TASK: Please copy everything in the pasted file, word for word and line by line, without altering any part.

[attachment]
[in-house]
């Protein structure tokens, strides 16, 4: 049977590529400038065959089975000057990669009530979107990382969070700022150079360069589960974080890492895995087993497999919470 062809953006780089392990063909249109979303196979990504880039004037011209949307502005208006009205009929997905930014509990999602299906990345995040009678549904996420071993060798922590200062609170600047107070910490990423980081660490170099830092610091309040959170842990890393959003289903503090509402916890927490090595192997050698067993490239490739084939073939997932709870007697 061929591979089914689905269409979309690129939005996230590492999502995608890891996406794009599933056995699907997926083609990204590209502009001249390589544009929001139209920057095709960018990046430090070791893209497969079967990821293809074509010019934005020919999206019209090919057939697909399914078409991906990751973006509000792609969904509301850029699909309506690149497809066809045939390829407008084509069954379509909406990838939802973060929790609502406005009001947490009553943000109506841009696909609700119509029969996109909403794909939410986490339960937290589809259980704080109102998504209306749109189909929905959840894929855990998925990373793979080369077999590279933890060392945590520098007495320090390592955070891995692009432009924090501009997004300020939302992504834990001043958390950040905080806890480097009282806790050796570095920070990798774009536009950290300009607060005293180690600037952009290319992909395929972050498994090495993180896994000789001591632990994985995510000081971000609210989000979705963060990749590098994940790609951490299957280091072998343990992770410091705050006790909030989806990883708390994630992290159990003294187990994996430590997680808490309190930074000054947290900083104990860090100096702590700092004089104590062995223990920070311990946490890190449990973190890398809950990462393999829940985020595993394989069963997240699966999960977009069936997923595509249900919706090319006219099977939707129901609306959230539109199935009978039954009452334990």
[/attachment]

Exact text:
[in-house]
């Protein structure tokens, strides 16, 4: 049977590529400038065959089975000057990669009530979107990382969070700022150079360069589960974080890492895995087993497999919470 062809953006780089392990063909249109979303196979990504880039004037011209949307502005208006009205009929997905930014509990999602299906990345995040009678549904996420071993060798922590200062609170600047107070910490990423980081660490170099830092610091309040959170842990890393959003289903503090509402916890927490090595192997050698067993490239490739084939073939997932709870007697 061929591979089914689905269409979309690129939005996230590492999502995608890891996406794009599933056995699907997926083609990204590209502009001249390589544009929001139209920057095709960018990046430090070791893209497969079967990821293809074509010019934005020919999206019209090919057939697909399914078409991906990751973006509000792609969904509301850029699909309506690149497809066809045939390829407008084509069954379509909406990838939802973060929790609502406005009001947490009553943000109506841009696909609700119509029969996109909403794909939410986490339960937290589809259980704080109102998504209306749109189909929905959840894929855990998925990373793979080369077999590279933890060392945590520098007495320090390592955070891995692009432009924090501009997004300020939302992504834990001043958390950040905080806890480097009282806790050796570095920070990798774009536009950290300009607060005293180690600037952009290319992909395929972050498994090495993180896994000789001591632990994985995510000081971000609210989000979705963060990749590098994940790609951490299957280091072998343990992770410091705050006790909030989806990883708390994630992290159990003294187990994996430590997680808490309190930074000054947290900083104990860090100096702590700092004089104590062995223990920070311990946490890190449990973190890398809950990462393999829940985020595993394989069963997240699966999960977009069936997923595509249900919706090319006219099977939707129901609306959230539109199935009978039954009452334990």